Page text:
Muting - I'm struggling, need help

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Hello hive mind.

I'm slowly, oh so very slowly, trying to learn to play and I've hit my first big hurdle. 

I'm using the Trinity Rock and Pop books and I'm looking at Desire by U2.  Now I'm not interested in playing the song 'properly' as such, no down tuning and I'm sure the 'trinity' version isn't exactly what is being played on the record but that's not the point.  I want to play what I'm being asked to play by the book.

Now if I just play the chords (Dsus2, A, E, A, E) I can make a reasonable fist of it.  I mean it's 3 easy chords that's not the problem.

The book however wants to include muted strums between the chords (Dsus2,muted,A,muted,E, muted, A, E, muted, muted) and I'm really not sure how to achieve that. 

The chords themselves include open strings so just lifting my fingers slightly will not mute those open strings.  It's not like a barre chord where I can release the bar slightly to mute all the strings.
If I try palm muting with the right hand then it throws my rhythm off totally as it's a reasonably fast strumming pattern.

So I'm really not sure how I'm supposed to do it and I don't want to spend ages trying to figure it out.  I'd prefer to know how I'm supposed to do it and then spend ages trying to make that work.

Any ideas gratefully received.

 
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Comments

  • RolandRoland Frets: 4244
    Left hand muting. If you're playing D2, A and E with a first finger barre at the 5th fret then use the barring finger. If you're playing in the open position then you can mute strings 1 to 4 with your left hand. Strings 5 and 6 can be damped with a combination of left hand thumb and right hand palm, or simply not played.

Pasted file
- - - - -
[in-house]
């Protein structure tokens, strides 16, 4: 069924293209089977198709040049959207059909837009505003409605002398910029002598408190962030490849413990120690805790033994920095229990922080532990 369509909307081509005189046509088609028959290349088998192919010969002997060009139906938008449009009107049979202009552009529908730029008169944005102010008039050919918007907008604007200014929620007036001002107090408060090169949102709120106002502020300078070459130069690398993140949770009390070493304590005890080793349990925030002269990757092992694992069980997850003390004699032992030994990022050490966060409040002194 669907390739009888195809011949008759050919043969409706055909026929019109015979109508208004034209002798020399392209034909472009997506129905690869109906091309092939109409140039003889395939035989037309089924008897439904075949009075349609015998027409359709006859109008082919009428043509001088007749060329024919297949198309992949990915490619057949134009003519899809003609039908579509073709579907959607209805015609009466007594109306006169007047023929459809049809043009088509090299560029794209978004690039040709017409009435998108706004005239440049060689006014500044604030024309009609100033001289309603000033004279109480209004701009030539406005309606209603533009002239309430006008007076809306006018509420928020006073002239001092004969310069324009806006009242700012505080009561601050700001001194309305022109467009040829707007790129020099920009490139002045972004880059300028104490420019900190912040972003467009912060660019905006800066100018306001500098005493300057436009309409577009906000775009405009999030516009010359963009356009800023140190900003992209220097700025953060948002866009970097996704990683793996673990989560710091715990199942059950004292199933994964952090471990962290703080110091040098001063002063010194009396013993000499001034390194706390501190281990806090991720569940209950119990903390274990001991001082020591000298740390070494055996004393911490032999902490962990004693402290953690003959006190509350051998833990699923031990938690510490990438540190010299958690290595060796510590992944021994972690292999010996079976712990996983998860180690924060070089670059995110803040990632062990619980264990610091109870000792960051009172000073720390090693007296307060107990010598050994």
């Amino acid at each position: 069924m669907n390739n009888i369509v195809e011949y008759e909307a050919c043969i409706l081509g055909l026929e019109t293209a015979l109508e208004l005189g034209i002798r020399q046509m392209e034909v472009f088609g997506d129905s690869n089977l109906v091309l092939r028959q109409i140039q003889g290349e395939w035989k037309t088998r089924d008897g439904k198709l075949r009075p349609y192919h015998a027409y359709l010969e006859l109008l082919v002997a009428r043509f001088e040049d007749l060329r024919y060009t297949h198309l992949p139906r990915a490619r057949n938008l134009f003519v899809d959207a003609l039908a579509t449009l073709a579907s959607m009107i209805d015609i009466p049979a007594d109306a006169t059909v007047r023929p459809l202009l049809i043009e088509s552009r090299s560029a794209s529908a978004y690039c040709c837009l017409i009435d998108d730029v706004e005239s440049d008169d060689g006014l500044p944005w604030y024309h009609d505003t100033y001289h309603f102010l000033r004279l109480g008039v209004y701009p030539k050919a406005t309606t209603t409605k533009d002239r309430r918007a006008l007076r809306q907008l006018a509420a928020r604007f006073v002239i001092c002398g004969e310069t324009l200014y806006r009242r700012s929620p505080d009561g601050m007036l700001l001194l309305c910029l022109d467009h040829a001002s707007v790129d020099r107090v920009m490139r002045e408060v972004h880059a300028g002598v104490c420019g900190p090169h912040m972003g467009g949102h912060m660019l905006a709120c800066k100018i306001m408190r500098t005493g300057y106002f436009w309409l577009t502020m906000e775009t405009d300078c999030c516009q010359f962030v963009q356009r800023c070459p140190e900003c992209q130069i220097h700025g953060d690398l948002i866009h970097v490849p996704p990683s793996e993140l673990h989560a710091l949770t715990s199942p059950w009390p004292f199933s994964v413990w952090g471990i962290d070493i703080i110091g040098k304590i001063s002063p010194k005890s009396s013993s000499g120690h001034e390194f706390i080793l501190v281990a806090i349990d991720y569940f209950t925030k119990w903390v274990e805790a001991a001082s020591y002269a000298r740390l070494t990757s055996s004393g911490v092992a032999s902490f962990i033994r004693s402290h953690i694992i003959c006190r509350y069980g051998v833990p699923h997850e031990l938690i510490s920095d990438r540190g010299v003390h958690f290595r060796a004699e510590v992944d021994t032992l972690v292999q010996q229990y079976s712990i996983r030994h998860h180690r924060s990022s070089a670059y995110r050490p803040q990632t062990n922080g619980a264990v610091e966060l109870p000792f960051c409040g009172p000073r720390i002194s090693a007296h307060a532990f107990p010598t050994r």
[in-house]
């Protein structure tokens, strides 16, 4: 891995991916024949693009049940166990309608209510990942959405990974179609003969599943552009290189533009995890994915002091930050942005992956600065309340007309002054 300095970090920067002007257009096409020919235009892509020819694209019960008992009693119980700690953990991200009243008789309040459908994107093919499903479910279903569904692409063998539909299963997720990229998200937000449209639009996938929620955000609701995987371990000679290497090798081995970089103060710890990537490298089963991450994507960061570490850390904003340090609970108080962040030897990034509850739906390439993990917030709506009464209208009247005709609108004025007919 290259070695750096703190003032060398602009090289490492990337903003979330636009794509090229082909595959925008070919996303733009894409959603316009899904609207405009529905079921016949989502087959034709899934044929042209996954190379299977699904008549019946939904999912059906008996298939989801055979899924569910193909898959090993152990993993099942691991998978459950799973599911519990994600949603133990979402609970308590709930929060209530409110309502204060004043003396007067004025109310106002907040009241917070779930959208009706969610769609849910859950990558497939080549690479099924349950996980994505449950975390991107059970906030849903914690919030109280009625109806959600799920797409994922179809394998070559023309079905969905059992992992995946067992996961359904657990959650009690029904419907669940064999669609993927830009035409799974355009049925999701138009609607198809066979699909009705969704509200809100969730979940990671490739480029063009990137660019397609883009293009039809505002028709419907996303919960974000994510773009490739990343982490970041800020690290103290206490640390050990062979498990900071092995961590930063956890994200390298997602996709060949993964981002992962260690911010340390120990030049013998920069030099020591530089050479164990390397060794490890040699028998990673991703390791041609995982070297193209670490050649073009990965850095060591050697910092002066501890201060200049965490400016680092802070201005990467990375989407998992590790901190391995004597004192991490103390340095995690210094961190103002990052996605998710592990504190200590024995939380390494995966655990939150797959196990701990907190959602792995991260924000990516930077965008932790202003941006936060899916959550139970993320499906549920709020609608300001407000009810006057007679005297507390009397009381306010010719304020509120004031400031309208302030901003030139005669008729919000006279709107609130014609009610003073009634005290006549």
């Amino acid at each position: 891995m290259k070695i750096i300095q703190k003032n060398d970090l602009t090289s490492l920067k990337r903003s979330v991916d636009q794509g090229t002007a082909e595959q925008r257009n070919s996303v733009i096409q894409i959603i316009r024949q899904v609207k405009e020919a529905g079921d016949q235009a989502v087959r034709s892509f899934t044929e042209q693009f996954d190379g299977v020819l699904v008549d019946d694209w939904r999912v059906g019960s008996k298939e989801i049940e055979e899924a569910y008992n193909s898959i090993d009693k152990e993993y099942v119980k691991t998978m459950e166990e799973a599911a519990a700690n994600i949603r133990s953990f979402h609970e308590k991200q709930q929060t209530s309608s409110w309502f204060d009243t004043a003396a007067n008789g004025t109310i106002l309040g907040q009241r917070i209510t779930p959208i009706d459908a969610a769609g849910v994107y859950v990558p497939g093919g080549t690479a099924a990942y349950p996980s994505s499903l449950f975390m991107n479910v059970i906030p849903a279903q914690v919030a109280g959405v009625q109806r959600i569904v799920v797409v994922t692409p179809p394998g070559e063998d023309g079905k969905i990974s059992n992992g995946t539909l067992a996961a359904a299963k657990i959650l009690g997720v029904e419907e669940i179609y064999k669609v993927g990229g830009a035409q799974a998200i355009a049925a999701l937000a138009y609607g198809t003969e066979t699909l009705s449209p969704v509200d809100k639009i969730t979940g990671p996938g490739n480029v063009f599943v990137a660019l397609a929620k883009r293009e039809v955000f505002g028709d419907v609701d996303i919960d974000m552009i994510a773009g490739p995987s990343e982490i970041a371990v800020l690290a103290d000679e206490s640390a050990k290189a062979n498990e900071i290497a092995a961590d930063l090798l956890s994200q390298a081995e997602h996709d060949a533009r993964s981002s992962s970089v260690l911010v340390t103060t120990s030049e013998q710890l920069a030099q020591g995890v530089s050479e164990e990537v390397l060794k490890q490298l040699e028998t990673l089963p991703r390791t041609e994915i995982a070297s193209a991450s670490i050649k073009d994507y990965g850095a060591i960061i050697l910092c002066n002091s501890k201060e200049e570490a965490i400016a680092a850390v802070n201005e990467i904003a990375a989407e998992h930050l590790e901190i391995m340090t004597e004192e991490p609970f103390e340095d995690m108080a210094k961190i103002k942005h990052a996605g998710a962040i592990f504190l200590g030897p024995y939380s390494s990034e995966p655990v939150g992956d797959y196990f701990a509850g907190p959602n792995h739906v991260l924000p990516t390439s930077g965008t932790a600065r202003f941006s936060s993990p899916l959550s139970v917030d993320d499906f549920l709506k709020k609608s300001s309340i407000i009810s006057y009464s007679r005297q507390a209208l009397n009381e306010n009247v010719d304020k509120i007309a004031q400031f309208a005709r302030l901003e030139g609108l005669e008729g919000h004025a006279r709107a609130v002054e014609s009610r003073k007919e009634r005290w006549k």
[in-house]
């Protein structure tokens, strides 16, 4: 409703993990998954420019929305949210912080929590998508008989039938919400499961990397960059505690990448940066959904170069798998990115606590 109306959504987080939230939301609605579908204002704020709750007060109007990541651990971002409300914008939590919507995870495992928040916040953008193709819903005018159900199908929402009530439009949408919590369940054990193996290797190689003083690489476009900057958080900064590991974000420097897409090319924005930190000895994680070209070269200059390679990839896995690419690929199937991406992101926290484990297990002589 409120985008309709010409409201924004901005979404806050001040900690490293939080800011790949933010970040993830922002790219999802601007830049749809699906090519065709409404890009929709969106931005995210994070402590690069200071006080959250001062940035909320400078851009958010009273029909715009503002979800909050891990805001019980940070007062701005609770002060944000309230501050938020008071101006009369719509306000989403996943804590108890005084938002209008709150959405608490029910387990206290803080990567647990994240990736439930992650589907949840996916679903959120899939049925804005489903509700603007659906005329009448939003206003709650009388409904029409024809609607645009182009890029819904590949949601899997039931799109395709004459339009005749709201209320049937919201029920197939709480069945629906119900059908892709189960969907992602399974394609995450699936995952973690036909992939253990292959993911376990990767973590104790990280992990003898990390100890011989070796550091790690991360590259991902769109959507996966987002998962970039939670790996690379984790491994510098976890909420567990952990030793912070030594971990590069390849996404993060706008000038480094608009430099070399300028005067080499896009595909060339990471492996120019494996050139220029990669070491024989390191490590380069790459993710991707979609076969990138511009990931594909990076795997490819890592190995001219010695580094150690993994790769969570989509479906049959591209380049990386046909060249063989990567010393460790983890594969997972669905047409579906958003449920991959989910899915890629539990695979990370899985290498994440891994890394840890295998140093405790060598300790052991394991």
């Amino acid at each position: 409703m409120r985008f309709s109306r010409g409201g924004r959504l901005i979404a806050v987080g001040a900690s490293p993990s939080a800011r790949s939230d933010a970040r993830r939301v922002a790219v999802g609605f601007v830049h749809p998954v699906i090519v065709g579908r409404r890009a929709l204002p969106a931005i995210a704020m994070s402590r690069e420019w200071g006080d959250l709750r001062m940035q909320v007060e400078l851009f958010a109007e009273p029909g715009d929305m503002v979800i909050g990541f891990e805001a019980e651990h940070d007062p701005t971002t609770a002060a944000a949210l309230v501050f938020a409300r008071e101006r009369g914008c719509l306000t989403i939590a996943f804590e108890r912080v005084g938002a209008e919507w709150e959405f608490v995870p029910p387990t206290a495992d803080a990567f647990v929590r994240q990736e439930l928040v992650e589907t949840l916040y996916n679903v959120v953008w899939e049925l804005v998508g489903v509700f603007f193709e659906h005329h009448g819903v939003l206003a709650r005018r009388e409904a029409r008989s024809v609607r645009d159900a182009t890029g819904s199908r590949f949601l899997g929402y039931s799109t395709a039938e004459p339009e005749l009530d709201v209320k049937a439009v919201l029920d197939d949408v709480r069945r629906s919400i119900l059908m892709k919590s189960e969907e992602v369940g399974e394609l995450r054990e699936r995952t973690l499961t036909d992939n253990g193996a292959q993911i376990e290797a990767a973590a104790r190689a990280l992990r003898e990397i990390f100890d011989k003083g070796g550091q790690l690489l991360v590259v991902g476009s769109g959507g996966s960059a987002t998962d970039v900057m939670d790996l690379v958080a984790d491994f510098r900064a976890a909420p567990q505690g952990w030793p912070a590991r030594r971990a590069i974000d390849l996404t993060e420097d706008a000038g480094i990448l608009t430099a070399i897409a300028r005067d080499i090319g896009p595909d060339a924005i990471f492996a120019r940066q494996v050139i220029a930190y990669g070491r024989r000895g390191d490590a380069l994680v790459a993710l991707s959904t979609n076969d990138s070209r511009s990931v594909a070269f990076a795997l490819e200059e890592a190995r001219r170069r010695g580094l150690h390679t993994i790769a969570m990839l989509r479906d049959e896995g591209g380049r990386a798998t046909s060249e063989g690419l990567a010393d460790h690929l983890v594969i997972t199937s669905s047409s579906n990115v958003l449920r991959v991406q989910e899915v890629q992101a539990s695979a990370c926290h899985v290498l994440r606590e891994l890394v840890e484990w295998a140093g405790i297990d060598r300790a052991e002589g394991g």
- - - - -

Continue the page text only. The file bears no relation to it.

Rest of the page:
Does this help?
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  • Isn't this just the rhythm bluff? 
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  • Mark1960Mark1960 Frets: 317
    Right hand muting is a good skill to learn, as sometimes open string chords are required. I rest the heel / side of my hand on the bridge, and use that to control the amount of muting. A bit of reverb also helps with the tone of it. Keep trying what works for you, and good luck
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  • Paul7926Paul7926 Frets: 225
    Roland said:
    Left hand muting. If you're playing D2, A and E with a first finger barre at the 5th fret then use the barring finger. If you're playing in the open position then you can mute strings 1 to 4 with your left hand. Strings 5 and 6 can be damped with a combination of left hand thumb and right hand palm, or simply not played.

    Does this help?
    Sort of.  They are open chords so using the left hand (plus thumb) seems like a solution.

    PolarityMan said:
    Isn't this just the rhythm bluff? 
    Sorry I don't understand the question.  :(

    Mark1960 said:
    Right hand muting is a good skill to learn, as sometimes open string chords are required. I rest the heel / side of my hand on the bridge, and use that to control the amount of muting. A bit of reverb also helps with the tone of it. Keep trying what works for you, and good luck
    I'm ok right hand palm muting when 'chugging' or using power chords as I'm only striking a few strings but with the movement I'm using to play full chords I'm really struggling to use right hand palm muting across all the strings.